It turns out that only a small fraction — around 1,715 stars — would have had the right vantage point to spot Earth at some time within the last 5,000 years. In the next 5,000 years to come, 319 additional stars will move into the right position to get a good view.

Still, surveys by NASA's Kepler Space Telescope have revealed that planets, including small, rocky planets similar in size to Earth and located in a temperate zone around their stars, are common. Kaltenegger estimates that 500 or so such planets could be orbiting the stars identified in this study.

In fact, some of these stars are already known to host at least one planet. The famous TRAPPIST-1 star system, for example, has seven Earth-size planets. It will enter the Earth-viewing zone in 1,642 years, and it will remain there for 2,371 years.

Meanwhile, the star named Ross-128, which is orbited by an Earth-sized planet, no longer is in the right location to spot Earth, but could have done so from around 3,000 years ago to about 900 years ago. "Would they have figured out that there is intelligent life on the Earth?" wonders Kaltenegger.

After all, human-made radio waves have only been leaving the Earth for about the last century. So the researchers checked to see which of the stars on their list were also close enough (within 100 light years) that our radio waves would have washed over them. They found 46 stars that can currently see Earth transiting the Sun while also being near enough to detect radio waves.

"It made me feel very vulnerable," says Faherty, "because I started to think how easy we are to detect, in some ways. We're just a dot, this rock that spins around our Sun and blocks the light every 365 days for an amount of time. We're a classic transiting planet that somebody could find, and then we've got this radio signature that we give off."

She notes, however, that no one knows if any nearby worlds have intelligent life, and they are all extremely far away. "Maybe none of them have anything like us," says Faherty.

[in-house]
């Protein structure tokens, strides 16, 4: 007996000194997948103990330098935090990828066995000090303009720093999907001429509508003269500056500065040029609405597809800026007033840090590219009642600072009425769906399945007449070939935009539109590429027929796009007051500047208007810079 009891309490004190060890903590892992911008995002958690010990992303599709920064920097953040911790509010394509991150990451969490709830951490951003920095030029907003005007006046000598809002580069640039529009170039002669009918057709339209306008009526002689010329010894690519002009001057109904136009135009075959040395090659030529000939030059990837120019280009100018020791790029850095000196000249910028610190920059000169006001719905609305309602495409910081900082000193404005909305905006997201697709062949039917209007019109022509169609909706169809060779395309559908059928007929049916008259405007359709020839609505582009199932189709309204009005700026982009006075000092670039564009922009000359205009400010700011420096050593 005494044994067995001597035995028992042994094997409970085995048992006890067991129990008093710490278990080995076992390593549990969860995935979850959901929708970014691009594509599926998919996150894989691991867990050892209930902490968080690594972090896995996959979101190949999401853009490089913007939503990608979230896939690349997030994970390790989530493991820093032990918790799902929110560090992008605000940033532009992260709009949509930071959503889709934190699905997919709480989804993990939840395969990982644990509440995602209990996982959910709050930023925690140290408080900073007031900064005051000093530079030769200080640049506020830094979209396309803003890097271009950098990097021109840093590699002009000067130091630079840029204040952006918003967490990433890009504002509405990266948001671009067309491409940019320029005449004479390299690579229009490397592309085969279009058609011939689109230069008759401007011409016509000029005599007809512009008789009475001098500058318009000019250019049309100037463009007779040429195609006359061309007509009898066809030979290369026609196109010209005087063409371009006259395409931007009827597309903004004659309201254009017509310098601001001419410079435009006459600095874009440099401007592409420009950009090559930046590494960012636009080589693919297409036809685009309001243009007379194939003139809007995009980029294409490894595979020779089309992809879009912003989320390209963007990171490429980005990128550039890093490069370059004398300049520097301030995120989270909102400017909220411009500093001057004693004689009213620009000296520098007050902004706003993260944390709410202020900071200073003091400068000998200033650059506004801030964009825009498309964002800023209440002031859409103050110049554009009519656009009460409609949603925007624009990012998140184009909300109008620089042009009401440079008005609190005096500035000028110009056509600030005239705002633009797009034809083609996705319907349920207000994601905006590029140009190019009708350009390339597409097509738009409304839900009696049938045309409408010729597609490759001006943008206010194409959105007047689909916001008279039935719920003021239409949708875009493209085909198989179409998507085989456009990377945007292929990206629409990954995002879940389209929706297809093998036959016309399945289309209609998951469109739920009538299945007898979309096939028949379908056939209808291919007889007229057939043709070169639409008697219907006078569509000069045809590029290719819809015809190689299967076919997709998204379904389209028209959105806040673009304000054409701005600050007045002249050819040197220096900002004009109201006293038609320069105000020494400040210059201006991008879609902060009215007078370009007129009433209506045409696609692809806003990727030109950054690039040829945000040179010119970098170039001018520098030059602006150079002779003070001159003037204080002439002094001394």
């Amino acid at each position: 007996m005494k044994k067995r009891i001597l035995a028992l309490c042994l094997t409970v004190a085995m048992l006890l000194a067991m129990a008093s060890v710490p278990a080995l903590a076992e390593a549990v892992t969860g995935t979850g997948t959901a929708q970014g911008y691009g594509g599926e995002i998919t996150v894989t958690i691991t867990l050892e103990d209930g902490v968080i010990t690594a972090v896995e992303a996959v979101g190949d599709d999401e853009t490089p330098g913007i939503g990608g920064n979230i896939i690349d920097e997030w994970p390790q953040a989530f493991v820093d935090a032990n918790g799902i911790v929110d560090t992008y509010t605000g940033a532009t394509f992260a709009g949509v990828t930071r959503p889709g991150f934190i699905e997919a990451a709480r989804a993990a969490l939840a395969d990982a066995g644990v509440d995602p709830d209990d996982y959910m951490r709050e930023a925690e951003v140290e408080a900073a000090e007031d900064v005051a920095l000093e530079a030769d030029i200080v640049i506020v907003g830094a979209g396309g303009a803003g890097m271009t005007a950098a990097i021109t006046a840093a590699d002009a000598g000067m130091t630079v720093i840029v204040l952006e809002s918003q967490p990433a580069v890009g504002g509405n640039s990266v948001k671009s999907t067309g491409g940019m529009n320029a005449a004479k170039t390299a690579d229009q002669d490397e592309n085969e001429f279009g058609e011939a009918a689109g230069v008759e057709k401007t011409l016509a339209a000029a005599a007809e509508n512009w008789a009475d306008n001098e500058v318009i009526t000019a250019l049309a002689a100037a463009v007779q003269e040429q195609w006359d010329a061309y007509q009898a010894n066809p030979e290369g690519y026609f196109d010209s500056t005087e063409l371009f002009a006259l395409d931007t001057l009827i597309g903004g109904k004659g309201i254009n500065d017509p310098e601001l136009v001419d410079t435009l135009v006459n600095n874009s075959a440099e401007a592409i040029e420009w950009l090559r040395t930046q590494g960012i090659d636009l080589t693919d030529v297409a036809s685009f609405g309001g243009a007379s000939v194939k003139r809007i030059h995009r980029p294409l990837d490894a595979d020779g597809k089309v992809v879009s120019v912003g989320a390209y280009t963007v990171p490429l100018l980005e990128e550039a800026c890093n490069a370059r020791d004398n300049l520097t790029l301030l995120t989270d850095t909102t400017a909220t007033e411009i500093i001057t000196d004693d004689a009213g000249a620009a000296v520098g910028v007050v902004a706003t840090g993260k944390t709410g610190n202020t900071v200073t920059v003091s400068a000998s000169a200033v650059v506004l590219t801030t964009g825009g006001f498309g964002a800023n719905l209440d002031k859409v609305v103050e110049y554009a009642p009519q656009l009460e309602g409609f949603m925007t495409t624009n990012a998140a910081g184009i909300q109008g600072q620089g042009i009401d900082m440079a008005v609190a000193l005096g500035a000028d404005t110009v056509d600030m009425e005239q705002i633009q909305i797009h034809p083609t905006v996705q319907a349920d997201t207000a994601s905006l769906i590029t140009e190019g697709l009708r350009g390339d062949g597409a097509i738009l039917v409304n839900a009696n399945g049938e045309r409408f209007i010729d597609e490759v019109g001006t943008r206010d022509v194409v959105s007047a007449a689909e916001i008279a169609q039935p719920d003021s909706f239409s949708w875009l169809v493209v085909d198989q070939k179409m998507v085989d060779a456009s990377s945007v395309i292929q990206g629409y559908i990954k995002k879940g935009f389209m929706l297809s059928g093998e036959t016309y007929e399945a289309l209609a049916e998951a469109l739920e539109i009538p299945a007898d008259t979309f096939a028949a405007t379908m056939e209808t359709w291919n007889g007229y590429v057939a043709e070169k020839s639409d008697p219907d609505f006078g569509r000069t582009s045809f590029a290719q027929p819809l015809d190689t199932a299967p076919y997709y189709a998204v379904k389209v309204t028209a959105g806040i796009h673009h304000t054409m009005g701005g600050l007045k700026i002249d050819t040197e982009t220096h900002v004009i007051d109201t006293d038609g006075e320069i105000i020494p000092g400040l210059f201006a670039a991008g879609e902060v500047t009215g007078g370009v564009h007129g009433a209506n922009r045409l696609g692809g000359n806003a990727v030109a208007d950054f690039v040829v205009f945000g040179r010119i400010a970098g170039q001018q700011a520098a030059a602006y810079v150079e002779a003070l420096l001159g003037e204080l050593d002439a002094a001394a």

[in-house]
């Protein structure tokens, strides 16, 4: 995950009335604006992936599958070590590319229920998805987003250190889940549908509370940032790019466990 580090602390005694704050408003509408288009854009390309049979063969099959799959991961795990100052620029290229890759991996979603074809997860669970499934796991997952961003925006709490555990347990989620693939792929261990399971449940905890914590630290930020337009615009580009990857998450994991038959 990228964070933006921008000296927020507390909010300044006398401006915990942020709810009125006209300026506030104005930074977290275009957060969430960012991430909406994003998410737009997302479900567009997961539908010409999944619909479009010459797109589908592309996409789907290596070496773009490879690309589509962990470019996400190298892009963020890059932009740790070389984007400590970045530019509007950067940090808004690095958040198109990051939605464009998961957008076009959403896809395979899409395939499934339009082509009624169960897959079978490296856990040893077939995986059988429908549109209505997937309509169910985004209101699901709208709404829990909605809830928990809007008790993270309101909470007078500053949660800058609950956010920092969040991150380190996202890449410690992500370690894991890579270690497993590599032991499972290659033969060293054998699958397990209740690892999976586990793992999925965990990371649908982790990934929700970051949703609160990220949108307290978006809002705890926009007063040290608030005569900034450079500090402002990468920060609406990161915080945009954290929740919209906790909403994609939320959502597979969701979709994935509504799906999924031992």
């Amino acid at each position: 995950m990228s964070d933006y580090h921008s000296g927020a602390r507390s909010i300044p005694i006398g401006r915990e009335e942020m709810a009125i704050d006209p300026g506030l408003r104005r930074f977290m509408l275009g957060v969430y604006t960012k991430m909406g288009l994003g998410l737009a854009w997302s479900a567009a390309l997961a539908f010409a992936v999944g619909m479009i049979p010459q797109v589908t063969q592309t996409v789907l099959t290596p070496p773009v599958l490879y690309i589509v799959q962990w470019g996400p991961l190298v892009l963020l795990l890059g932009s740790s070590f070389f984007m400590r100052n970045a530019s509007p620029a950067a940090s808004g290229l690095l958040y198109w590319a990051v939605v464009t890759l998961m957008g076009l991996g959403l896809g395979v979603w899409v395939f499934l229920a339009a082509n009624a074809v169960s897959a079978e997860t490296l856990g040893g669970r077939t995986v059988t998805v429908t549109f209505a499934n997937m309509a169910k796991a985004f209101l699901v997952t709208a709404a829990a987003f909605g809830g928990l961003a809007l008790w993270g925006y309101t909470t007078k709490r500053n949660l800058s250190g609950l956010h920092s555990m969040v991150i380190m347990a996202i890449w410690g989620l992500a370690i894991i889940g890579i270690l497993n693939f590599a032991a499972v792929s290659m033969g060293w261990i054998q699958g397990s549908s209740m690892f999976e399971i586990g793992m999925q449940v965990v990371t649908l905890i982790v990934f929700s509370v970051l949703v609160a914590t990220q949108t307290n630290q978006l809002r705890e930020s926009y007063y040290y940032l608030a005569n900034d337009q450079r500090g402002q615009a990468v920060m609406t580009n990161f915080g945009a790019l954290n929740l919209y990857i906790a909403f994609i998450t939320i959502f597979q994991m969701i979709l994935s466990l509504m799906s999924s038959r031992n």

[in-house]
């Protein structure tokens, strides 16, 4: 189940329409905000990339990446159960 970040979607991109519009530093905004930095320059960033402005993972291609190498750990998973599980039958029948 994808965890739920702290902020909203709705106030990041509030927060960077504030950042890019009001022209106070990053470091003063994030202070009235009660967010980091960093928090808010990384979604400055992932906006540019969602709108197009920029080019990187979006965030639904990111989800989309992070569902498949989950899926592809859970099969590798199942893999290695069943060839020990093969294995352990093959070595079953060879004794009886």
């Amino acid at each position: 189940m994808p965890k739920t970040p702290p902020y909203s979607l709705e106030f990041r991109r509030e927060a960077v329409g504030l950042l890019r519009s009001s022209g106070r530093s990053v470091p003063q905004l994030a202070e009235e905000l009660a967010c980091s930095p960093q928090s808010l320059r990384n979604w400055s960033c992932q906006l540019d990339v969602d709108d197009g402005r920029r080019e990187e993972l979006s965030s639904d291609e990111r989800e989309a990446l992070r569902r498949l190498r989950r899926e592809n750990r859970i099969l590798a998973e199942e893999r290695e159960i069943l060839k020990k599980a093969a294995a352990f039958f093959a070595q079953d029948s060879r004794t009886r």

Other researchers say that looking at how perspectives change over time adds a key component to searching for others in the universe — because it takes time for light and radio signals to travel from one star system to another through the vastness of space.

Maybe build a big sign to signal we're here?

When the TRAPPIST-1 star system gets into position to see the Earth more than 1,000 years from now, says Heller, we could even potentially try to communicate with any observers there by doing something that would alter the appearance of Earth's transit across the Sun.

"We could construct space-based megastructures that betray our presence to them," Heller notes. "We could, I don't know, install a giant square — transiting together with the Earth, or just a few hours later, in front of the Sun. So they could see, 'Wow, that's not only an Earth-like planet with an interesting atmosphere, but there is also a square!'"

But maybe sending radio messages would be easier and not as costly, says Heller.

For over half a century, researchers have been searching for any messages sent to us by extraterrestrial life. In 2015, a ten-year, $100 million project called Breakthrough Listen got started to dramatically expand the search for any extraterrestrial communication.

"It's really hard to find. And we've been discussing for decades and decades, what magic frequencies, what magic times, what magic places," says Jill Tarter, chair emeritus for SETI Research at the SETI Institute in Mountain View, Calif.

This new research will add to that discussion, says Tarter: "I would suspect that Breakthrough Listen will — if they don't already have these stars on their target list, that they would add them."

If the volume of space that needed to be searched for extraterrestrial broadcasts was equivalent to all the Earth's oceans, she says, so far humanity has searched the equivalent of a hot tub's worth of water.

No one should come to the monumental conclusion that humans are alone in the universe "because we haven't found anything in one hot tub's worth of the world's oceans," says Tarter. "We've hardly begun to search."

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Nell Greenfieldboyce is a NPR science correspondent.